Updated: Jun 9, 2019
Hi, My name is Charline.
On Thursday, 10th August 2017, I went to Kate Modern. No, sorry Tate Modern! In the Tate Modern, there are lots of art exhibitions, but we focused on two, which were the Alberto Giacometti and Fahrelnissa Zeid exhibitions. I went to Tate Modern because I won a scholarship with SketchBetter, which means that I can go to SketchBetter’s art studio at Alexandra School whenever l want and explore other artists’ work to inspire me and learn about various techniques. Part of my scholarship is to report about what I do and learn to inspire all the young artists out there… like you!
Alberto Giacometti was a very skilled painter and sculptor. He created sculptures that were very thin and mostly isolated – I mean that they were standing alone without any background to support them. That’s what he would create most of the time but besides that he created other sculptures of confusing, non-existing things as well as paintings of (sometimes ...uh oh!... naked) ladies and men.
If I had a chance to make something like Alberto, I would make sculptures. What I most liked about Giacometti what that when he started painting something, no one could make out what he was painting but when he was nearer to finishing, you could make out what he was drawing. When it was finished, it didn’t look real, although it became clear if you looked from a distance.
He used so many different materials too: Bronze, Plaster, Clay, Marble, Terracotta, Wood, Metal, Steel and Plastiline (like clay). He also used pencil, oil paints, ink and ball pen in some of his artwork. If I made a sculpture like Alberto Giacometti, I would make it out of different materials like: one leg, plaster; other leg, wood; one arm, felt; other arm, fabric; head, clay; body, metal; hair, cotton wool. I would start with a wire to shape my figure and then I would dress the wire-figure with the materials listed above.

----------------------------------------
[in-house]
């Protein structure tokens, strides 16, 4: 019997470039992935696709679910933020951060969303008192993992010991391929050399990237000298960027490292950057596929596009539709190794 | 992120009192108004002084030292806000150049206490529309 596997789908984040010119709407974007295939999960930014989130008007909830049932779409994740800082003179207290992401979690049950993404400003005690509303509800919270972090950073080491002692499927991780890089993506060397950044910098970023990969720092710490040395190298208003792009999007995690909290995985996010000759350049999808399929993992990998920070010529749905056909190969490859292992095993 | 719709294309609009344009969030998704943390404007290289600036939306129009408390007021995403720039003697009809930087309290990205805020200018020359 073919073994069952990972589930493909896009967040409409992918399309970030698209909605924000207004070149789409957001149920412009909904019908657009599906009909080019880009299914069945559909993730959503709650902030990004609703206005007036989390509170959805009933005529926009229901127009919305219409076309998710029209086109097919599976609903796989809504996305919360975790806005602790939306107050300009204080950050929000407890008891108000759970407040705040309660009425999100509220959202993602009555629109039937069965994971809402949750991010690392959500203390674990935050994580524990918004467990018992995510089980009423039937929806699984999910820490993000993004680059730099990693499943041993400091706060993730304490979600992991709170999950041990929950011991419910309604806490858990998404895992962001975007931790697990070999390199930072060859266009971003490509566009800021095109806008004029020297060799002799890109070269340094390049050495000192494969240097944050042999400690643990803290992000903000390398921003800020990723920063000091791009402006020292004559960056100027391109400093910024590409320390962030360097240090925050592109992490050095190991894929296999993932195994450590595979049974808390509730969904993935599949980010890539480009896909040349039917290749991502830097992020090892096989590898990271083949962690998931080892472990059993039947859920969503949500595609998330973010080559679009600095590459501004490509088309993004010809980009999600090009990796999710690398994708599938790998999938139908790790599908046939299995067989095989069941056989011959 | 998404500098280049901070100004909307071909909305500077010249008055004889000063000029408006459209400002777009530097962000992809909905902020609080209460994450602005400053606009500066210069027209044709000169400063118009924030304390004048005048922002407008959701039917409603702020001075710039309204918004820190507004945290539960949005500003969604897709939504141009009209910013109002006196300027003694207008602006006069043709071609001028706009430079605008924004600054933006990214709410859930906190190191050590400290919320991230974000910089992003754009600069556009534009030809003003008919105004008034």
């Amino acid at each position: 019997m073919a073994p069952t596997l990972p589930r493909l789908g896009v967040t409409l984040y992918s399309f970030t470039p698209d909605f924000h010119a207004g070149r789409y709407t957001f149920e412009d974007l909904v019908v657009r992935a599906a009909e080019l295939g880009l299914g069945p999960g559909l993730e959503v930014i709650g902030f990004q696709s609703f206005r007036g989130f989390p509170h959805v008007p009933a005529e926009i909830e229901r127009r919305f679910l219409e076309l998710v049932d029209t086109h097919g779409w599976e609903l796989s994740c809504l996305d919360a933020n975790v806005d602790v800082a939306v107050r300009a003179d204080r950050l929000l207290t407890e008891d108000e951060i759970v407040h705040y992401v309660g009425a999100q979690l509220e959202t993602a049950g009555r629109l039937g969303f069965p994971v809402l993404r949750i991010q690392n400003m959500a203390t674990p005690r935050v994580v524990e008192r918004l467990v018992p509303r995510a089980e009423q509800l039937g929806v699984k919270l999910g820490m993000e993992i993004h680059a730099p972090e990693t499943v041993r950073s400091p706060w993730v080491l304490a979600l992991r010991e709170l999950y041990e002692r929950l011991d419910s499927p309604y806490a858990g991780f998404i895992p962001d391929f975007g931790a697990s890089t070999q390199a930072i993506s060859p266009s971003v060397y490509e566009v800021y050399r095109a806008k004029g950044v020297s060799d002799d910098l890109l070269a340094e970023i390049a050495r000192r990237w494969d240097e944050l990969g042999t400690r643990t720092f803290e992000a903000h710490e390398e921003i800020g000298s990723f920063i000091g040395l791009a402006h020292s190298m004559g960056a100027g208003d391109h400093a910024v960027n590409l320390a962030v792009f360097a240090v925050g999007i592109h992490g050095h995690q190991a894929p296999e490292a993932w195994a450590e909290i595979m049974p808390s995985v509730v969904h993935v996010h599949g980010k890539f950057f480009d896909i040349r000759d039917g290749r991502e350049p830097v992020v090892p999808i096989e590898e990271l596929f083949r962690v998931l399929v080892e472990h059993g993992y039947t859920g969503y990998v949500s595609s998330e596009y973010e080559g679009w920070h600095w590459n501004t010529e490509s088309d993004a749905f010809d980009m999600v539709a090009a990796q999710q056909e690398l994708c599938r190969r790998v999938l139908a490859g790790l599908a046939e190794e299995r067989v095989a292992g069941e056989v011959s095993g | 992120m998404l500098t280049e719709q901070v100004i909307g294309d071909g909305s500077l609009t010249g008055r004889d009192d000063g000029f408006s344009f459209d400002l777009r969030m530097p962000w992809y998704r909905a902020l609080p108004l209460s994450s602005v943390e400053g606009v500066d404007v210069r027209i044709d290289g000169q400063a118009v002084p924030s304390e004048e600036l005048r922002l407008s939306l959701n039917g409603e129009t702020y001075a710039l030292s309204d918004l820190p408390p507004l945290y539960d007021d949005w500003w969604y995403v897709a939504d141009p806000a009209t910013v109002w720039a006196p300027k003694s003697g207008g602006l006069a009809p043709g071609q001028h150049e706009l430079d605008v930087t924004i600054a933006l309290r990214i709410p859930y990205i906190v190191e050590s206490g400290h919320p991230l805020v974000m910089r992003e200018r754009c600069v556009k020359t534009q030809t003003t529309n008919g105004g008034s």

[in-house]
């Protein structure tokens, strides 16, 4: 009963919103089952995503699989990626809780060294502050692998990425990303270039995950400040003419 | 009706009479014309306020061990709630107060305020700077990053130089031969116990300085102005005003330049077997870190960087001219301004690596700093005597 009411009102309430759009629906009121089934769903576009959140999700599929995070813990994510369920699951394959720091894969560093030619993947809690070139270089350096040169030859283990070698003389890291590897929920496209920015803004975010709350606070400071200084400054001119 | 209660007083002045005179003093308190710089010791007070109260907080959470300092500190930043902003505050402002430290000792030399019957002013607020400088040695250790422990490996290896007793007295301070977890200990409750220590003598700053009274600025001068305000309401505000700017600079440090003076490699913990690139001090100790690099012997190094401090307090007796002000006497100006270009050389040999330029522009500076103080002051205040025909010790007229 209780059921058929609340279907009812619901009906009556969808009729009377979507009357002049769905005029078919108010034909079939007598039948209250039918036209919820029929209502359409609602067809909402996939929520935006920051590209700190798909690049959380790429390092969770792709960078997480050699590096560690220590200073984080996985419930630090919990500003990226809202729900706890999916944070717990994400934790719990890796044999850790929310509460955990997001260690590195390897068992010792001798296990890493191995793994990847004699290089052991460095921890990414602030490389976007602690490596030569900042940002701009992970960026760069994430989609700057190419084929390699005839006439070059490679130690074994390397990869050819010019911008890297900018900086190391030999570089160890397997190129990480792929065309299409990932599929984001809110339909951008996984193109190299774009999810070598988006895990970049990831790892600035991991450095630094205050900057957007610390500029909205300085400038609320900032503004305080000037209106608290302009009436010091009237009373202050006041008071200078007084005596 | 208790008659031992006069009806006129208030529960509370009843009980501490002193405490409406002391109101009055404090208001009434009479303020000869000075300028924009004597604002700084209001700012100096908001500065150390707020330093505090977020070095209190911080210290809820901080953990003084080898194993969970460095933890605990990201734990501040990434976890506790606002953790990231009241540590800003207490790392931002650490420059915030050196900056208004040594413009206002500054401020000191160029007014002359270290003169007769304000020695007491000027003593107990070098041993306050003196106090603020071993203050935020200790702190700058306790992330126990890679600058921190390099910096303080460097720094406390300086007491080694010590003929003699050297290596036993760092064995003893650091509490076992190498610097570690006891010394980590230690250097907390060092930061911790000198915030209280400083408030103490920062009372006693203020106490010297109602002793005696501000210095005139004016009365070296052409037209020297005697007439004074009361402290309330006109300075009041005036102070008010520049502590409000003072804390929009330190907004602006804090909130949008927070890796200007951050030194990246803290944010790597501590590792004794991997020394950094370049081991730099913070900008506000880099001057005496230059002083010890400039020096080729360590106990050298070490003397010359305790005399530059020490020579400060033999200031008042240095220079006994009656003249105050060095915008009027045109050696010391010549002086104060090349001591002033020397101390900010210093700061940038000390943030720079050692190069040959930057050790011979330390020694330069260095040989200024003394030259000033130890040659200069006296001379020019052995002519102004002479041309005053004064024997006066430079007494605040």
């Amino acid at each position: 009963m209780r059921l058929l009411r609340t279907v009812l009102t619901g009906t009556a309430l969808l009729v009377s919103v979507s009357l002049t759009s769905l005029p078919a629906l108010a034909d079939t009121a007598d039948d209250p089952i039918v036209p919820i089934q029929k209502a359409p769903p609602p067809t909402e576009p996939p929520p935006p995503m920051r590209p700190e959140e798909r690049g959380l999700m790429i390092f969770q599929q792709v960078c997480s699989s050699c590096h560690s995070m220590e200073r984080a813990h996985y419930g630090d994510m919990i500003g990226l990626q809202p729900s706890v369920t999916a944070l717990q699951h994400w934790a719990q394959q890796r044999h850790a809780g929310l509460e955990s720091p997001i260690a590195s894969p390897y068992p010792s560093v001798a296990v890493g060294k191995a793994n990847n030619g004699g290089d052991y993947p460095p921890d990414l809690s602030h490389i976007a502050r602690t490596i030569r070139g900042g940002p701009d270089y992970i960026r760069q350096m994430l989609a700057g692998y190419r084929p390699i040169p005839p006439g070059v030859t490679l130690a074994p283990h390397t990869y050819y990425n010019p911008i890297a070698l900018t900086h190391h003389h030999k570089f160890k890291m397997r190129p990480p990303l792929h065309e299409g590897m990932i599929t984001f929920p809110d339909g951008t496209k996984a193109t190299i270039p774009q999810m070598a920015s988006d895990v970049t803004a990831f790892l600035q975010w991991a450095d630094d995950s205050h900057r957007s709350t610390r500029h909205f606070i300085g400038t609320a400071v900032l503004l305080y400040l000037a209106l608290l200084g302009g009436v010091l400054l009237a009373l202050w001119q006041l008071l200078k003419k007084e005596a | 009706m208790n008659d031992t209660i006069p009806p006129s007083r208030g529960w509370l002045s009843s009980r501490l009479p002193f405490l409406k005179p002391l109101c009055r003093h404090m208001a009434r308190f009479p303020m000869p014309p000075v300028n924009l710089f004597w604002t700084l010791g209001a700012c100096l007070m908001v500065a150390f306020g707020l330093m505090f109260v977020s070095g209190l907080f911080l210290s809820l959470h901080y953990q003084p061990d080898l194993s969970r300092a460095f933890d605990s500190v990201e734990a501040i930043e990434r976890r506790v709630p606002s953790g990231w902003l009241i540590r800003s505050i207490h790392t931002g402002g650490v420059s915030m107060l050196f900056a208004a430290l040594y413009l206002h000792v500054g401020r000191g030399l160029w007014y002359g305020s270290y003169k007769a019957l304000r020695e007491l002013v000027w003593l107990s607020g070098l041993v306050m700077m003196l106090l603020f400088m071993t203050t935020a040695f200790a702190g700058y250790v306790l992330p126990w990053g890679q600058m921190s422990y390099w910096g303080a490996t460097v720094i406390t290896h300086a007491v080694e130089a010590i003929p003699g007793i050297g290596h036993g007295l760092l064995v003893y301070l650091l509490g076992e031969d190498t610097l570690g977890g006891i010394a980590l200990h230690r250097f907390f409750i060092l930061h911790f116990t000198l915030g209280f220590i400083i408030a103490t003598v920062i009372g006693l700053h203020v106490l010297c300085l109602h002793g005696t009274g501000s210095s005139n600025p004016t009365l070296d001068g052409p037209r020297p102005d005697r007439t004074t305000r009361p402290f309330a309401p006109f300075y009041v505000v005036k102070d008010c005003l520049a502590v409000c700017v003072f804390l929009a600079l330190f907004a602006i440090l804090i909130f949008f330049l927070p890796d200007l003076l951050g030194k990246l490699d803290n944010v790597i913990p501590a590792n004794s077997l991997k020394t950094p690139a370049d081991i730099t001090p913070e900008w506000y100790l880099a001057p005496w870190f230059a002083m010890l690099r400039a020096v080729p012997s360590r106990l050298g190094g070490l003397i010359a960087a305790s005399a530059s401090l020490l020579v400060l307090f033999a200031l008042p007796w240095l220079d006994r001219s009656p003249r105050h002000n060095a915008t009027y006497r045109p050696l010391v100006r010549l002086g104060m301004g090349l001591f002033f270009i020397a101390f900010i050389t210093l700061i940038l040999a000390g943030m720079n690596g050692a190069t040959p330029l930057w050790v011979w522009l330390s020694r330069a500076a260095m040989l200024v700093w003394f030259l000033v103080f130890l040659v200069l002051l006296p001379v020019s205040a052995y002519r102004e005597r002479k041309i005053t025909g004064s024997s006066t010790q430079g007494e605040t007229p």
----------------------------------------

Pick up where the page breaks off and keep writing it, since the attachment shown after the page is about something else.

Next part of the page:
There was so much to see in that exhibition that I felt very tired at the end. To finish off, we watched a clip of what Alberto did and I was like a robot: one second I had energy but the next I didn’t! Here's a video about the exhibition.
For lunch Kate and I went to the Tate Café. My helpful mum had already packed me a delicious lunch but I was cheeky and ate not only my lunch but also a BIG triple chocolate cake, half a bottle of apple juice, half a bottle of pear and blackberry juice and a packet of crisps (thank you, Kate!). It was SO yummy! Yum, Yum, Yum! What? Young artists need loads of energy, you know! Over lunch, we chatted lots about the exhibition and which things were our favourites. I LOVED the "Spoon Woman" and Kate liked the "Tete de Diego". It was also fun to teach Kate French!
Fahrelnissa Zeid Exhibition
After lunch, we went to the newly built Blavatnik building to see Zeid's exhibition. Fahrelnissa Zeid was an abstract painter. Lots of her paintings were HUGE. I mean it. If you saw it, it was larger than an elephant. Maybe even two!
Zeid drew lots of microscopic shapes and squeezed them together to make a beautiful painting. She didn’t title two of her paintings because she thought they wouldn’t be exhibited, which was great because it gave ME a chance to name them (which was fun!). Sadly, her family were killed and that changed her artwork. After that happened, she painted fantastic pictures of her friends and family.
I really liked Fahrelnissa Zeid’s paintings because of her use of colours and how she arranged the shapes. She manages to pick the perfect mix of colours. Although you wouldn’t necessarily think these colours go together the end result is exceedingly mind-blowing beautiful!
It was an exhausting day, but I absolutely loved it! At the end of the day, Kate and I went in the Tate shop and bought some books, a Monet key ring, 2 postcards and a Design Your Own Postcards Pad.
We then went outside on to the grass and started drawing postcards of Tate Modern out of our new pad. That was a brilliant way of reflecting on our day. I would really recommend Tate Modern’s exhibitions because they were interesting and I learnt a lot: visiting other artists’ work is important because you gain inspiration, aspiration and ideas for your own artful work. Definitely worth doing once in a while!